Mycobacterium tuberculosis is the causative agent of a pulmonary epidemic that is estimated to infect one-third of the worlds population and that has an increased incidence of multidrug resistance. The evaluation of new chemical entities against M. tuberculosis is hampered by the lack of biological tools to help predict efficacy, from early drug development to clinical trials. As the rat is the animal species of choice in the pharmaceutical industry, we have developed a rat model of acute and chronic phases of M. tuberculosis infection for drug efficacy testing. In this model, we have evaluated the impact of tuberculosis drugs on T cell response using the enzyme-linked immunospot assay methodology. Infected rats treated with isoniazid (INH) or rifampin (RIF) responded to therapy, the potency of which was comparable to that seen in the mouse. Peripheral blood mononuclear cells from infected rats produced gamma interferon (IFN-?) in response to RD-1 antigens, such as the 6-kDa early secretory antigen target (ESAT-6) and the 10-kDa culture filtrate protein (CFP-10). A decrease in IFN-? spot-forming cells (SFCs) was consistently observed in response to drug treatment. In both the acute- and chronic-phase models, the T cell response was more sensitive to ESAT-6 than to CFP-10. The SFC count in response to ESAT-6 appears to be an indicator of bacterial killing in the rat. Collectively, our data suggest that the ESAT-6 response could be used as a potential surrogate of drug efficacy in the rat and that such a readout could help shorten drug testing during preclinical development.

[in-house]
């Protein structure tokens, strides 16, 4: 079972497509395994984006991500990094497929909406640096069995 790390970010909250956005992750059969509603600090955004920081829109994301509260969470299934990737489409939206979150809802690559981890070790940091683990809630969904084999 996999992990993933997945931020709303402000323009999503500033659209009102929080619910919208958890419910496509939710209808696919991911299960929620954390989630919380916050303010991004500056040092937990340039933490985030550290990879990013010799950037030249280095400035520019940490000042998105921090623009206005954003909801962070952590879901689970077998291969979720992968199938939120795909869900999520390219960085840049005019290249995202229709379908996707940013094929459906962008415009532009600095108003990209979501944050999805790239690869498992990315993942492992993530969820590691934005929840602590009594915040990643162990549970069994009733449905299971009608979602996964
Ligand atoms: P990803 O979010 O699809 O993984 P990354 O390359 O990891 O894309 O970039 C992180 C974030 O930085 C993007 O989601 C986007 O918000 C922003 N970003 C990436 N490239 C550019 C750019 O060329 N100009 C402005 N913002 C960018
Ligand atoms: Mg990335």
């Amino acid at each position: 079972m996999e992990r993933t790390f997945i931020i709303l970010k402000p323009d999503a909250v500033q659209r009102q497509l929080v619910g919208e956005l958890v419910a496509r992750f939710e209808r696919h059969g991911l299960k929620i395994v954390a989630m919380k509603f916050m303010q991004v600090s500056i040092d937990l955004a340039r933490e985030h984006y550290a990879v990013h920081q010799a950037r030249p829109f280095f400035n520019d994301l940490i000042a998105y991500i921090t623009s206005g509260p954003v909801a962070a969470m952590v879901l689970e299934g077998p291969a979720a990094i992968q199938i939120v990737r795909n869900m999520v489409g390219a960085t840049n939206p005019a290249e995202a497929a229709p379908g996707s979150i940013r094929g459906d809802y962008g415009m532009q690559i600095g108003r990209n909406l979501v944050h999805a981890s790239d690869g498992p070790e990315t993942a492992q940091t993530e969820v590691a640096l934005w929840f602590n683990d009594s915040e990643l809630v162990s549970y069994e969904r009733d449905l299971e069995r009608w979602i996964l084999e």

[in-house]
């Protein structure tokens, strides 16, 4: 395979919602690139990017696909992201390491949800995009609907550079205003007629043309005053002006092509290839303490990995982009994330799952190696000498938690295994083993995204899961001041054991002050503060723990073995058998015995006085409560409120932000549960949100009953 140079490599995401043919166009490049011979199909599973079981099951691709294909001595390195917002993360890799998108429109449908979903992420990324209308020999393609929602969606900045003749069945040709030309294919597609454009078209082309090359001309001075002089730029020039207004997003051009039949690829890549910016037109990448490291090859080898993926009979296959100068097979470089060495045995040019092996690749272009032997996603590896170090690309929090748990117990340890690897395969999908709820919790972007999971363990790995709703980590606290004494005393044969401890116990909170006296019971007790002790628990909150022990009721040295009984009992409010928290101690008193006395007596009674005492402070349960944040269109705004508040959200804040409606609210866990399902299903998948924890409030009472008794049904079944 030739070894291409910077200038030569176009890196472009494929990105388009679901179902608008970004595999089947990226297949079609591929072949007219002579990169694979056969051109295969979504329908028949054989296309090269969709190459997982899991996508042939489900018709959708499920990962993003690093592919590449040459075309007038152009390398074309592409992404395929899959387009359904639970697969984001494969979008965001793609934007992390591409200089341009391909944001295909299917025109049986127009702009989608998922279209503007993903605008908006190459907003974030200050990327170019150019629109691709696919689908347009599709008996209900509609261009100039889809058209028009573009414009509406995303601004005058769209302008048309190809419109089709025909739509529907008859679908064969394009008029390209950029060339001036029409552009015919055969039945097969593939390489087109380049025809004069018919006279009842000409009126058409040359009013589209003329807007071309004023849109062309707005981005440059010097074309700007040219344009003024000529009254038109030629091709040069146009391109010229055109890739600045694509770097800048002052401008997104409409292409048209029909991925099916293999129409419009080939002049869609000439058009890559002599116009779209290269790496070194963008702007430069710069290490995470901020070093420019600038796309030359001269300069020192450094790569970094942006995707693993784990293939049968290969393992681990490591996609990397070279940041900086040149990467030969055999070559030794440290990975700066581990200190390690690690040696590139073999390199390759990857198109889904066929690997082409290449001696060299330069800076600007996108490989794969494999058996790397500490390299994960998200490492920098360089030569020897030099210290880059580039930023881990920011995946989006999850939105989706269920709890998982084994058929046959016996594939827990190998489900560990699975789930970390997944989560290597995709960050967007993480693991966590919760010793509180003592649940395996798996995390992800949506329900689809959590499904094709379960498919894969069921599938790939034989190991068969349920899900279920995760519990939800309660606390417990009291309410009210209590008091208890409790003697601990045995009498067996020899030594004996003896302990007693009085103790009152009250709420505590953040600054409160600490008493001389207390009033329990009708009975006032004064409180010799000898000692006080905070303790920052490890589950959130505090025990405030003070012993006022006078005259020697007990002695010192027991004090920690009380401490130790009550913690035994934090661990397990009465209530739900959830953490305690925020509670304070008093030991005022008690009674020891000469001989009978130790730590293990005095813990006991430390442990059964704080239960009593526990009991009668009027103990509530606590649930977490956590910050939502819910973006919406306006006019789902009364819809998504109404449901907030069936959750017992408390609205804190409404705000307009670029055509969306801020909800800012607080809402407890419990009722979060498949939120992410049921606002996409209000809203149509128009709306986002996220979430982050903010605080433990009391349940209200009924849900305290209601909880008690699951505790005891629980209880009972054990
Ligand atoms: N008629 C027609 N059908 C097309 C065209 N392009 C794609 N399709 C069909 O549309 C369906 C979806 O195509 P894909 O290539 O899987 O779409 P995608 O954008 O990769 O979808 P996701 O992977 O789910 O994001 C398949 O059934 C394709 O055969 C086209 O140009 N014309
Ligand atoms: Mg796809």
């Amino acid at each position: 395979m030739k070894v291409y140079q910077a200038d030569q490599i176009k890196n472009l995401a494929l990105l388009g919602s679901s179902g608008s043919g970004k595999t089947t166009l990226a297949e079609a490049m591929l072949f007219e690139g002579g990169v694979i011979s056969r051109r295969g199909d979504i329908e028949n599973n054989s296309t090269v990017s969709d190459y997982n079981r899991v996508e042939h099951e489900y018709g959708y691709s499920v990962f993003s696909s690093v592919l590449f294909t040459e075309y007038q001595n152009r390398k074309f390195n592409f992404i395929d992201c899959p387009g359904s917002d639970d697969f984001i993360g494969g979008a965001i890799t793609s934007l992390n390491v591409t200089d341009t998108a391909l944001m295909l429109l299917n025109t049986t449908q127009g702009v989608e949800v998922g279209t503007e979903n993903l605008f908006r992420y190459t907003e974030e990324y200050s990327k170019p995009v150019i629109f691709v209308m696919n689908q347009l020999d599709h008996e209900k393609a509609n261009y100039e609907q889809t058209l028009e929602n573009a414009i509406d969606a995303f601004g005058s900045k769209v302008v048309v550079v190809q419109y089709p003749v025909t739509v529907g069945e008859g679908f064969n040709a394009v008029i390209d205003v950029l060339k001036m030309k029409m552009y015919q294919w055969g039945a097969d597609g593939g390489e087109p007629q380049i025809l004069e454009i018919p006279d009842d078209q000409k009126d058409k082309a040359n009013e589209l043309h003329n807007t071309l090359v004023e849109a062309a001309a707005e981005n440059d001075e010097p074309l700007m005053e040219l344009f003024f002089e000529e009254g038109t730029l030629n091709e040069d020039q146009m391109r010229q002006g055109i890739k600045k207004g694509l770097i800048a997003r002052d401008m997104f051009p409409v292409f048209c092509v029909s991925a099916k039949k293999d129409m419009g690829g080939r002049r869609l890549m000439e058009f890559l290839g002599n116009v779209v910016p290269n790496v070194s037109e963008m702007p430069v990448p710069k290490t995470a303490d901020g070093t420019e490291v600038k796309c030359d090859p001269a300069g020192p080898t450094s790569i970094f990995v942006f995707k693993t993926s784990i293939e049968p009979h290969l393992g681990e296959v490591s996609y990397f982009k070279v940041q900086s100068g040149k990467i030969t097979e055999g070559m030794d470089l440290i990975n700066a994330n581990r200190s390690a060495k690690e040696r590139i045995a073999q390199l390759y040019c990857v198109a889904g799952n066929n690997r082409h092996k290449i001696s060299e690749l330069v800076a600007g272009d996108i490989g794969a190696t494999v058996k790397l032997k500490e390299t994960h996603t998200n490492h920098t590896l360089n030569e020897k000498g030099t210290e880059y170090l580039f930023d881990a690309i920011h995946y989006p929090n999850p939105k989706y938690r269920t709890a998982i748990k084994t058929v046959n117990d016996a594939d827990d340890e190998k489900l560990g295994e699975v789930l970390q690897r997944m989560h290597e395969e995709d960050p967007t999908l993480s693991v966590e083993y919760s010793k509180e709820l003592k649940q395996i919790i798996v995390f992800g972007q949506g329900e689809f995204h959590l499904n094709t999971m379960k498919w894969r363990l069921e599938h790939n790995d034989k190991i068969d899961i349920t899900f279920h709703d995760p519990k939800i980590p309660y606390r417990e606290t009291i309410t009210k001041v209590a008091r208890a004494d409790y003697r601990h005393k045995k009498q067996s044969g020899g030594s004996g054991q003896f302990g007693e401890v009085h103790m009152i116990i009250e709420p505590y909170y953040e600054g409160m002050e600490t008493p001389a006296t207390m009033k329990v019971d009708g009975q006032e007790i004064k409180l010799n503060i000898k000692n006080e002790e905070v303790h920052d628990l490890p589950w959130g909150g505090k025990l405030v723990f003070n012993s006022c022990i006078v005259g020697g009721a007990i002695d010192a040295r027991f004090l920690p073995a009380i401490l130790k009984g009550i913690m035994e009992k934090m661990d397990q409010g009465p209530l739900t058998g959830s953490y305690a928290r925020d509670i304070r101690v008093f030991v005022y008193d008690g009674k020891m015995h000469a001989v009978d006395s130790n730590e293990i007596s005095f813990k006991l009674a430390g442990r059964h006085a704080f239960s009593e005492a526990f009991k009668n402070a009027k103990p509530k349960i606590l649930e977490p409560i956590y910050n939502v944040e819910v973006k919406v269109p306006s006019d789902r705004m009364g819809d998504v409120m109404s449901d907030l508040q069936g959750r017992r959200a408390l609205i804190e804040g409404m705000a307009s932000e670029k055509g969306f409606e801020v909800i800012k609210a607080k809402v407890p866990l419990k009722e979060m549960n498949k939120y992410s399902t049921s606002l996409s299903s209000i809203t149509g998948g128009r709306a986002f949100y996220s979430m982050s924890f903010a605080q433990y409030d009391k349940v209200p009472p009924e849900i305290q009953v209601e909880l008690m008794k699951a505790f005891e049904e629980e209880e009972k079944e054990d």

Hypoxia is believed to influence the metabolic state of Mycobacterium tuberculosis and cause phenotypic drug resistance. Using pimonidazole adduct staining, we show that lung lesions of infected rats contain regions of low oxygen tension. Our results support the use of the rat model for evaluating anaerobic drug activity in vivo.
Despite the availability of many animal models for tuberculosis (TB) research, there still exists a need for better understanding of the quiescent stage of disease observed in many humans. Here, we explored the use of the Wistar rat model for the study of protective immunity and control of Mycobacterium tuberculosis (Mtb) infection.
The Beijing family is a successful group of M. tuberculosis strains, often associated with drug resistance and widely distributed throughout the world. Polymorphic genetic markers have been used to type particular M. tuberculosis strains. We recently identified a group of polymorphic DNA repair replication and recombination (3R) genes. It was shown that evolution of M. tuberculosis complex strains can be studied using 3R SNPs and a high-resolution tool for strain discrimination was developed. Here we investigated the genetic diversity and propose a phylogeny for Beijing strains by analyzing polymorphisms in 3R genes.